Riyadh gets Expo 2030, the crowning achievement of bin Salman's 'Vision'

The Saudi capital gets 119 votes out of 165, crushing the competition, Busan (29) and Rome (17). This symbolises the plan of reforms and development pursued by the Saudi Crown Prince Mohammad bin Salman, which goes from Neom to the new Kaaba, overshadowed, however, by questions about human rights and freedoms. The ambitions do not stop there nor the competition with the Emirates (and Qatar) as Saudi Arabia seeks to host the 2034 FIFA World Cup.

Riyadh (AsiaNews) – Expo Riyadh 2030 is the culmination of a project and a journey that began years ago centred on that year right from the start.

Assigning the universal exhibition to Saudi Arabia is the last piece in the "Vision" promoted by Saudi Arabia’s Crown Prince Mohammed bin Salman, the kingdom’s real strongman, who is working to free the country from its dependence on oil by opening it up to sport,  entertainment, art and culture.

This would have been almost unthinkable just a decade ago, but has taken shape and become a reality despite its dark side, such as violations of human rights and freedoms. In fact, the path of reforms in some areas such as religious freedom and the role of women still appears to be a façade.

Still, economic and geopolitical gains, like yesterday’s, with the Saudi capital getting the right to host Expo in 2030, are tangible enough.

Of the two other cities in the running, South Korea’s Busan was Riyadh’s main rival and so the main loser, while Rome indolently relied on in its ancient past with few prospects for the future.

The idea and engine behind Riyadh’s candidacy were based on "Vision 2030", the plan pushed by Mohammed bin Salman, with Expo 2030 as the final stage of a rhetoric exalting a young and vibrant society.

Yesterday’s vote at the Bureau International des Expositions (BIE) in Paris saw 165 delegates (out of 182 member states) cast a secret ballot. Saudi Arabia got 119 preferences, crushing the South Korean and Italian bids who won 29 and 17 votes respectively.

Before Riyadh, the next Expo will be held in 2025 in Osaka, Japan, while the previous one was in Dubai, a sign of Asia’s dominance, and proof, if there ever was any need for it, of the ongoing competition for leadership between the Saudis and the Emirates.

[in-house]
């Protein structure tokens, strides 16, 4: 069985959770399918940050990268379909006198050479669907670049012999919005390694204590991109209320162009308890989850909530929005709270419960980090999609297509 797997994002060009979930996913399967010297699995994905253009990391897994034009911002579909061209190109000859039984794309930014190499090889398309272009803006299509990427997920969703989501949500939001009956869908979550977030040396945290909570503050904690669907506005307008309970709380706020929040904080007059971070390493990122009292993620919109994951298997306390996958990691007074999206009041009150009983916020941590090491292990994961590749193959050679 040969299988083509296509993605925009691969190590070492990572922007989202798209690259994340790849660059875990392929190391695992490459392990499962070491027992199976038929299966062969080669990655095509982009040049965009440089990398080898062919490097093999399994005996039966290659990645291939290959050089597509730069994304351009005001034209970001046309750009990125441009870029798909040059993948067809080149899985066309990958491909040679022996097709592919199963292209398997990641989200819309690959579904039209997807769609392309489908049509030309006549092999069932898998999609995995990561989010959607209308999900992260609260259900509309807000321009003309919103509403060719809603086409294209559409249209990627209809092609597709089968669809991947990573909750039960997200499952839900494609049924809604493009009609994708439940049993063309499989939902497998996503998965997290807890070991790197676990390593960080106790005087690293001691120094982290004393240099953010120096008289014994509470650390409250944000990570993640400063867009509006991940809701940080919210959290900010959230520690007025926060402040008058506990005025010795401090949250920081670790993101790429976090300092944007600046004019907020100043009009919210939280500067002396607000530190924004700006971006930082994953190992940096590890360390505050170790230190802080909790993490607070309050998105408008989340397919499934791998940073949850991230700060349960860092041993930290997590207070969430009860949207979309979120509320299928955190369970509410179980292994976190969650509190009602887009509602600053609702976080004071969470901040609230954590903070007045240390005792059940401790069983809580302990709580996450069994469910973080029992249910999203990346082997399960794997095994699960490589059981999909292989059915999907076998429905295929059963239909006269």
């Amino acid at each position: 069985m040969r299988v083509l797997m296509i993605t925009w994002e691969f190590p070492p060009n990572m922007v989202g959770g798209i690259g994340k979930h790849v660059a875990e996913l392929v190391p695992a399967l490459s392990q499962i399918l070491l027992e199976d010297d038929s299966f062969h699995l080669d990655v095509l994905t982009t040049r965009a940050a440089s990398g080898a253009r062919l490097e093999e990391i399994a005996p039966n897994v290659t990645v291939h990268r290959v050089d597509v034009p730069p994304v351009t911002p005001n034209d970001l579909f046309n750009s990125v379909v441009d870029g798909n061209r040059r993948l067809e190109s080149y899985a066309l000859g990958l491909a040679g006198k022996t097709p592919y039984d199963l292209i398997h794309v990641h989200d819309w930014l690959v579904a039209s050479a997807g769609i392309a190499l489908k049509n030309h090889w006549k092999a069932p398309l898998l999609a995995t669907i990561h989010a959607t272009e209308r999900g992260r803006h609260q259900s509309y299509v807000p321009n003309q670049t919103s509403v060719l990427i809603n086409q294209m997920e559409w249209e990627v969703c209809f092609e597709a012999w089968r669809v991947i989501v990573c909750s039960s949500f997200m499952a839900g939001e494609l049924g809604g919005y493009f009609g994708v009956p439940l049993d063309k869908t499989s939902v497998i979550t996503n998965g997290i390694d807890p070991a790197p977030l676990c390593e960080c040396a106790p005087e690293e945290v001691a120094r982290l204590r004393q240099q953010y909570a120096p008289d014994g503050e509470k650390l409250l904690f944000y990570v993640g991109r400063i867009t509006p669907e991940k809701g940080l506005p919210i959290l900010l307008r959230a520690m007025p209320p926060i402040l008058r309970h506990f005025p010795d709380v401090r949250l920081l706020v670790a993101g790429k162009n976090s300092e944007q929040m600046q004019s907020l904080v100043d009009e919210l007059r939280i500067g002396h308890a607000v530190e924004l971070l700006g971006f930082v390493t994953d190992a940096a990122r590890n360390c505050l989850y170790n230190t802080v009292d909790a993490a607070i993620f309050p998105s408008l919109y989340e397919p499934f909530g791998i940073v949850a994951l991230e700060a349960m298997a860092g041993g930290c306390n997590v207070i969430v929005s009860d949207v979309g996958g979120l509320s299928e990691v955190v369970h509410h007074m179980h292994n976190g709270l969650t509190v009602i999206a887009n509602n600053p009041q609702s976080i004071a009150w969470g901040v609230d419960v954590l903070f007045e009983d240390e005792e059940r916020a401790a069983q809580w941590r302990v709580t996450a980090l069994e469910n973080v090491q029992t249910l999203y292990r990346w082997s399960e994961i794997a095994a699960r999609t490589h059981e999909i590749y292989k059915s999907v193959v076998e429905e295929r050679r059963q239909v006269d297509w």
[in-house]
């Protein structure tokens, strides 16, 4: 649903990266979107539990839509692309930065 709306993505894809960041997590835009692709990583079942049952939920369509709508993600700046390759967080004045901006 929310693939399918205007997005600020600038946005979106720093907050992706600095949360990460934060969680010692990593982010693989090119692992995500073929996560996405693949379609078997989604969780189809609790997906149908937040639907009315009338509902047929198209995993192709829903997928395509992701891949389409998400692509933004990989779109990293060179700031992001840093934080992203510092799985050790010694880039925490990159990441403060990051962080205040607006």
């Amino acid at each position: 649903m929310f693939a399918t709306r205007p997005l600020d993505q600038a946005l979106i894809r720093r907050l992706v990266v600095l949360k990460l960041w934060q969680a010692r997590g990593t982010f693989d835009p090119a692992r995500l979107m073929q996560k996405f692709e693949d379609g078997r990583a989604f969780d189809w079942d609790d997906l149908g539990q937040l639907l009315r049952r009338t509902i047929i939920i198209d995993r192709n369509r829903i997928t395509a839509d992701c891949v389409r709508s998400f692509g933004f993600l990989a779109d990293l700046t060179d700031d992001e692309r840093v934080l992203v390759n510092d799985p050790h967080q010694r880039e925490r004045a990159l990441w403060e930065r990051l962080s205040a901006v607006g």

The kingdom said it would allocate US$ 7.8 billion to host the event, marking its victory yesterday evening with a firework display from a skyscraper that lit up Riyadh.

For many observers, such a triumph is the icing on the cake for the crown prince’s "Vision 2030".

As Saudi Foreign Minister Prince Faisal bin Farhan Al Saud put it: "We had a fantastic team of ministers going around the world (not to mention Cristiano Ronaldo’s testimonial), engaging our counterparts in a very, very active way to understand what they expected, what they were looking for and what we should deliver in order to gain their trust.”

After all, Saudi Arabia is a thriving and booming economy, ranging from the energy sector to architecture and the environment, the mirror image of an ambitious nation, which has vied for dominance with the United Arab Emirates, both an ally and a rival, in the Middle East in various domains, from entertainment to finance.

Hence, Expo’s "vision" reinforces the Saudi capital's ambition of becoming a global hub, a driving force for a country that is no longer just a stronghold of Sunni Islam and the custodian of the two holy places for Muslims, Makkah and Madinah.